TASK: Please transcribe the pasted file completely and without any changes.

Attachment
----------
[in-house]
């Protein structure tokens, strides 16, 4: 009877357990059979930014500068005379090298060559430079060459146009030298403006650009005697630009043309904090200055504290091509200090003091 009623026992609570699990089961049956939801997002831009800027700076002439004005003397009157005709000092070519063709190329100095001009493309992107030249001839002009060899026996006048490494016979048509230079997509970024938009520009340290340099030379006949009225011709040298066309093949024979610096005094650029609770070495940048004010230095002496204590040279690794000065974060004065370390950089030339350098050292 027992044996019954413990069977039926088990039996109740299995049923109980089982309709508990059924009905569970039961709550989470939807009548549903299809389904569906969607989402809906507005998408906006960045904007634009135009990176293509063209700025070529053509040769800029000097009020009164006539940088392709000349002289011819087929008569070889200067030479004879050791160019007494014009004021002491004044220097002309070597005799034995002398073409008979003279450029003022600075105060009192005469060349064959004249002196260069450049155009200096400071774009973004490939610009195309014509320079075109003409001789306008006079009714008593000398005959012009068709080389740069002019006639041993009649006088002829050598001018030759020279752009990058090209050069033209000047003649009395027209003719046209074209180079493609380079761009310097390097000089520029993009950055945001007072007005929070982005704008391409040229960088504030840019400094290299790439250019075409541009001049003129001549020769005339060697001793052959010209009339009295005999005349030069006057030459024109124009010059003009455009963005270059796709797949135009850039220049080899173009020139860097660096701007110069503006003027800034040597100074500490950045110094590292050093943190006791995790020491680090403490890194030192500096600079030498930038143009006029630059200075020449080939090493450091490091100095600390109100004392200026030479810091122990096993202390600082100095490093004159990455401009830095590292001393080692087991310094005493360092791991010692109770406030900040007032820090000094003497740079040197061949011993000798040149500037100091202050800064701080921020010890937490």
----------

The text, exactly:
[in-house]
């Protein structure tokens, strides 16, 4: 009877357990059979930014500068005379090298060559430079060459146009030298403006650009005697630009043309904090200055504290091509200090003091 009623026992609570699990089961049956939801997002831009800027700076002439004005003397009157005709000092070519063709190329100095001009493309992107030249001839002009060899026996006048490494016979048509230079997509970024938009520009340290340099030379006949009225011709040298066309093949024979610096005094650029609770070495940048004010230095002496204590040279690794000065974060004065370390950089030339350098050292 027992044996019954413990069977039926088990039996109740299995049923109980089982309709508990059924009905569970039961709550989470939807009548549903299809389904569906969607989402809906507005998408906006960045904007634009135009990176293509063209700025070529053509040769800029000097009020009164006539940088392709000349002289011819087929008569070889200067030479004879050791160019007494014009004021002491004044220097002309070597005799034995002398073409008979003279450029003022600075105060009192005469060349064959004249002196260069450049155009200096400071774009973004490939610009195309014509320079075109003409001789306008006079009714008593000398005959012009068709080389740069002019006639041993009649006088002829050598001018030759020279752009990058090209050069033209000047003649009395027209003719046209074209180079493609380079761009310097390097000089520029993009950055945001007072007005929070982005704008391409040229960088504030840019400094290299790439250019075409541009001049003129001549020769005339060697001793052959010209009339009295005999005349030069006057030459024109124009010059003009455009963005270059796709797949135009850039220049080899173009020139860097660096701007110069503006003027800034040597100074500490950045110094590292050093943190006791995790020491680090403490890194030192500096600079030498930038143009006029630059200075020449080939090493450091490091100095600390109100004392200026030479810091122990096993202390600082100095490093004159990455401009830095590292001393080692087991310094005493360092791991010692109770406030900040007032820090000094003497740079040197061949011993000798040149500037100091202050800064701080921020010890937490």